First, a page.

Posts tagged ‘george louis palmella busson du maurier’

Monday, 23 February 2015

A Legend of Camelot – Part 1 by George Louis Palmella Busson du Maurier

Tall Braunighrindas left her bed
At cock-crow with an aching head.
O miserie!
“I yearn to suffer and to do,”
She cried, “ere sunset, something new!
O miserie!
“To do and suffer, ere I die,
I care not what. I know not why.
O miserie!
“Some quest I crave to undertake,
Or burden bear, or trouble make.”
O miserie!
She shook her hair about her form
In waves of colour bright and warm.
O miserie!
It rolled and writhed, and reached the floor
A silver wedding-ring she wore.
O miserie!
She left her tower, and wandered down
Into the High Street of the town.
O miserie!
Her pale feet glimmered, in and out,
Like tombstones as she went about.
O miserie!
From right to left, and left to right;
And blue veins streakt her insteps white;
O miserie!
And folks did ask her in the street
“How fared it with her long pale feet?”
O miserie!
And blinkt, as though ’twere hard to bear
The red-heat of her blazing hair!
O miserie!
Sir Galahad and Sir Launcelot
Came hand-in-hand down Camelot;
O miserie!
Sir Gauwaine followed close behind;
A weight hung heavy on his mind.
O miserie!
“Who knows this damsel, burning bright,”
Quoth Launcelot, “like a northern light”?
O miserie!
Quoth Sir Gauwaine “I know her not!”
“Who quoth you did?” quoth Launcelot.
O miserie!
“’Tis Braunighrindas!” quoth Sir Bors.
(Just then returning from the wars.)
O miserie!
Then quoth the pure Sir Galahad
“She seems, methinks, but lightly clad!
O miserie!
“The winds blow somewhat chill to-day.
Moreover, what would Arthur say!”
O miserie!
She thrust her chin towards Galahad
Full many an inch beyond her head. . . .
O miserie!
But when she noted Sir Gauwaine
She wept, and drew it in again!
O miserie!
She wept “How beautiful am I!”
He shook the poplars with a sigh.
O miserie!
Sir Launcelot was standing near;
Him kist he thrice behind the ear.
O miserie!
“Ah me!” sighed Launcelot where he stood,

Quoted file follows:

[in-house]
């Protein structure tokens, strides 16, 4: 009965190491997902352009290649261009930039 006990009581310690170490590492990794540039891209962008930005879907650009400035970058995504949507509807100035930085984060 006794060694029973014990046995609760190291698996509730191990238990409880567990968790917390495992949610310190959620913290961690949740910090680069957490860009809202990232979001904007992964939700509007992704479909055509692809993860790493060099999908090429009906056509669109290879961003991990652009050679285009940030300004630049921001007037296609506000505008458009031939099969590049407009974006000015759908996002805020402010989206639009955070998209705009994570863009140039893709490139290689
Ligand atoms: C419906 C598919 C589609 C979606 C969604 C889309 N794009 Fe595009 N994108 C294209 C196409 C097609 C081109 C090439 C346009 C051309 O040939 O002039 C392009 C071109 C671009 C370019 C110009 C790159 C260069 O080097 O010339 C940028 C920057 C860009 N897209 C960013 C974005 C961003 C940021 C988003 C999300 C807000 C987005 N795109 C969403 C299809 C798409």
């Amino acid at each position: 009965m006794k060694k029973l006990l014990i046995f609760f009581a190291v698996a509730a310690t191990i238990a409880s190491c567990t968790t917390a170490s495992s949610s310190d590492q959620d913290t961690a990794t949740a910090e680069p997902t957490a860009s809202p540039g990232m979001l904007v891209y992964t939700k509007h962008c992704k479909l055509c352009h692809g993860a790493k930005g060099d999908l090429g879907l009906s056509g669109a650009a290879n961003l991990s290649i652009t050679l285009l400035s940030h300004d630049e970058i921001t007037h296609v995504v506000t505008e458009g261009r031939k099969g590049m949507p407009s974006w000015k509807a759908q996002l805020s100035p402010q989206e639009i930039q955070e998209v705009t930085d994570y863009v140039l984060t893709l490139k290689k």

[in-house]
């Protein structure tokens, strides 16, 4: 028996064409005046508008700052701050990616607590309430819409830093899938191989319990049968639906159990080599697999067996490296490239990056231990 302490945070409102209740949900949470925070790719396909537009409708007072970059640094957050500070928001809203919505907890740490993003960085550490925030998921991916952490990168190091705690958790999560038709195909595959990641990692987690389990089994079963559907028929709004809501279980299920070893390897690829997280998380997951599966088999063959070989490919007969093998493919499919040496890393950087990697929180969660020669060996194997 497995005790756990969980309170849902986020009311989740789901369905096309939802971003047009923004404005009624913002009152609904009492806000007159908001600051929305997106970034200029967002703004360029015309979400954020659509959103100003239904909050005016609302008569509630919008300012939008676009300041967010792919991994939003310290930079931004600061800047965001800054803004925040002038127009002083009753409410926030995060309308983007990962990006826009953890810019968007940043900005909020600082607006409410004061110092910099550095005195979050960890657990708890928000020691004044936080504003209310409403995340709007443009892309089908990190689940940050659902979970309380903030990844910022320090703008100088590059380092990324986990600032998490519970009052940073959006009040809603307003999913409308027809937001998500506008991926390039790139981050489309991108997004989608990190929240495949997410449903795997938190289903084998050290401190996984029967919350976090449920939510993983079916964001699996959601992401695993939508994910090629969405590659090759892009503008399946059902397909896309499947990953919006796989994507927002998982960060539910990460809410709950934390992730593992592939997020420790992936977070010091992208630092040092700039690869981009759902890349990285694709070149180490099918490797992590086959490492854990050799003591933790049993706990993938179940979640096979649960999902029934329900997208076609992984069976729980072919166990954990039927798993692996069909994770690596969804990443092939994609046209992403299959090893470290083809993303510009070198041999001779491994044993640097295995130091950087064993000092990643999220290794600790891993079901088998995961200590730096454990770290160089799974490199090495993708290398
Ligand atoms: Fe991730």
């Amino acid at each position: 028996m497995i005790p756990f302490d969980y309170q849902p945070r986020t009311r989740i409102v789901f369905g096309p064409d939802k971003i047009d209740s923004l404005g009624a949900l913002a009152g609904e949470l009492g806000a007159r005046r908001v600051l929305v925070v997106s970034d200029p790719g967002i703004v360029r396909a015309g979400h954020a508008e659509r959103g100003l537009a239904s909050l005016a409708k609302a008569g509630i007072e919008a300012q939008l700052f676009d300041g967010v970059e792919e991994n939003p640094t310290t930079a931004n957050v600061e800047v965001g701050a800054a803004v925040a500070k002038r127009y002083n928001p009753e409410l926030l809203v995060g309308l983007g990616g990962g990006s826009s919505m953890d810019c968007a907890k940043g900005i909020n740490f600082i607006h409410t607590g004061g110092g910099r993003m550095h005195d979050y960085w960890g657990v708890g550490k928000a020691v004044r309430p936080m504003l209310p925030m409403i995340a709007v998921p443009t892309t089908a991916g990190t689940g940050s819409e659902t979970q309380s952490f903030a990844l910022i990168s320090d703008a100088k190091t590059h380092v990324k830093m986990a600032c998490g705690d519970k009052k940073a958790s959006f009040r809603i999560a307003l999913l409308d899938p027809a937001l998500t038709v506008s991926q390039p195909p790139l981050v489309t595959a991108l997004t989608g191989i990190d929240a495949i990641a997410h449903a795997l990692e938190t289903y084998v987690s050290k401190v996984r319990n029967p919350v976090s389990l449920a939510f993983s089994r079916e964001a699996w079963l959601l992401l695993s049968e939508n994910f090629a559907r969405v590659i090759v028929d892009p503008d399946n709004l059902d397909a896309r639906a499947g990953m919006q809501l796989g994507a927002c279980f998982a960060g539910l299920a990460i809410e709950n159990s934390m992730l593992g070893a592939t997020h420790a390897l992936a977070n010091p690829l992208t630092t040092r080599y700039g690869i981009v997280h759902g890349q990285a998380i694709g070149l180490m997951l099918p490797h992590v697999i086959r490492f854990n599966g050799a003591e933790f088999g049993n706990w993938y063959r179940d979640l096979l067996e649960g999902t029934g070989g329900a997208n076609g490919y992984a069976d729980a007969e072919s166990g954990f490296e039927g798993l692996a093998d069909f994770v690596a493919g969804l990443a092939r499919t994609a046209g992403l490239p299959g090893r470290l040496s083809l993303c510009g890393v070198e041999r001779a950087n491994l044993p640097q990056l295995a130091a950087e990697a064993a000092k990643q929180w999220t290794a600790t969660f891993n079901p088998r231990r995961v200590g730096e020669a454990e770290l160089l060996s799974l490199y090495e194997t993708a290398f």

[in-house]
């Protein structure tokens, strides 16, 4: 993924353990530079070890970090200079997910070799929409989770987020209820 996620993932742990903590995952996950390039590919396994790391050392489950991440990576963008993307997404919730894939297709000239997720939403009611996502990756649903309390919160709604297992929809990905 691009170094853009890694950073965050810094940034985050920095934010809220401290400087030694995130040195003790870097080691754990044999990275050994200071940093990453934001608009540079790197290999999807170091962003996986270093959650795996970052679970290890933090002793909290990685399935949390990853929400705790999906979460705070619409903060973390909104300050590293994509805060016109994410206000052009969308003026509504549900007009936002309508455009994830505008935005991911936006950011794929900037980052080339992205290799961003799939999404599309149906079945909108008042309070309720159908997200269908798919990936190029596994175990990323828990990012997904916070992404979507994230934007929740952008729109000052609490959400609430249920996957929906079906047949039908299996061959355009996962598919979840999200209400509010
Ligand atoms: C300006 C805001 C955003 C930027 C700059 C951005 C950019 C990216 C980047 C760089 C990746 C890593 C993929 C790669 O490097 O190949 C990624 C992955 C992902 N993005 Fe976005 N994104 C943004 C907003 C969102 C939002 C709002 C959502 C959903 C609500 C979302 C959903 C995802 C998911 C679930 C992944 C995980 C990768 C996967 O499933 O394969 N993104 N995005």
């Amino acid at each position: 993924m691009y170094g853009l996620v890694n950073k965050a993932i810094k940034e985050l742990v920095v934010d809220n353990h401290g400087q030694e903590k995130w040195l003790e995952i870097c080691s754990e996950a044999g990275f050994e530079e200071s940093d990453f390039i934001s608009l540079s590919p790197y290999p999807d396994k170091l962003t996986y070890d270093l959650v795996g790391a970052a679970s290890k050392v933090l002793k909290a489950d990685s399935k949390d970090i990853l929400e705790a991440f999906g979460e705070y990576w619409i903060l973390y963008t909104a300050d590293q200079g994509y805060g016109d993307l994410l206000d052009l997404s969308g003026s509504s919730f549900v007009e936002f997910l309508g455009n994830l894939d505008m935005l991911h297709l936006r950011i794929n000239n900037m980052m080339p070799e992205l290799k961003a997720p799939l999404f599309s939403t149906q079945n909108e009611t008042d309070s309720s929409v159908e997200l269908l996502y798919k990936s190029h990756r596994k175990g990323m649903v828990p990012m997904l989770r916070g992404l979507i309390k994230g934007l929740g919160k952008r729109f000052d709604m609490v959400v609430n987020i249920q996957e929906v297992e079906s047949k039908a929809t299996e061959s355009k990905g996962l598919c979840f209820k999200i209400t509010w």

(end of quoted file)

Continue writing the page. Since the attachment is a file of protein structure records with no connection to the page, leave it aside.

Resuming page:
“I cannot fathom it!” . . . (who could?)
O miserie!
Hard by his wares a weaver wove,
And weaving with a will, he throve;
O miserie!
Him beckoned Galahad, and said,—
“Gaunt Braunighrindas wants your aid . . .
O miserie!
“Behold the wild growth from her nape!
Good weaver, weave it into shape!”
O miserie!
The weaver straightway to his loom
Did lead her, whilst the knights made room;
O miserie!
And wove her locks, both web and woof,
And made them wind and waterproof;
O miserie!
Then with his shears he opened wide
An arm-hole neat on either side,
O miserie!
And bound her with his handkerchief
Right round the middle like a sheaf.
O miserie!
“Are you content, knight?” quoth Sir Bors
To Galahad; quoth he, “Of course!”
O miserie!
“Ah, me! those locks,” quoth Sir Gauwaine,
“Will never know the comb again!”
O miserie!
The bold Sir Launcelot quoth he nought;
So (haply) all the more he thought.
O miserie!

From: http://www.victorianweb.org/art/illustration/dumaurier/prbparody/1.html

Date: 1866

By: George Louis Palmella Busson du Maurier (1834-1896)

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Sunday, 22 February 2015

Music and Death by René François Armand (Sully) Prudhomme

Kindly watcher by my bed, lift no voice in prayer,
Waste not any words on me when the hour is nigh,
Let a stream of melody but flow from some sweet player,
And meekly will I lay my head and fold my hands to die.

Sick am I of idle words, past all reconciling,
Words that weary and perplex and pander and conceal,
Wake the sounds that cannot lie, for all their sweet beguiling;
The language one need fathom not, but only hear and feel.

Let them roll once more to me, and ripple in my hearing,
Like waves upon a lonely beach where no craft anchoreth:
That I may steep my soul therein, and craving naught, nor fearing,
Drift on through slumber to a dream, and through a dream to death.

From: http://users.compaqnet.be/cn127848/obev/obev246.html

Date: 1869 (original in French); 1896 (translation in English)

By: René François Armand (Sully) Prudhomme (1839-1907)

Translated by: George Louis Palmella Busson du Maurier (1834-1896)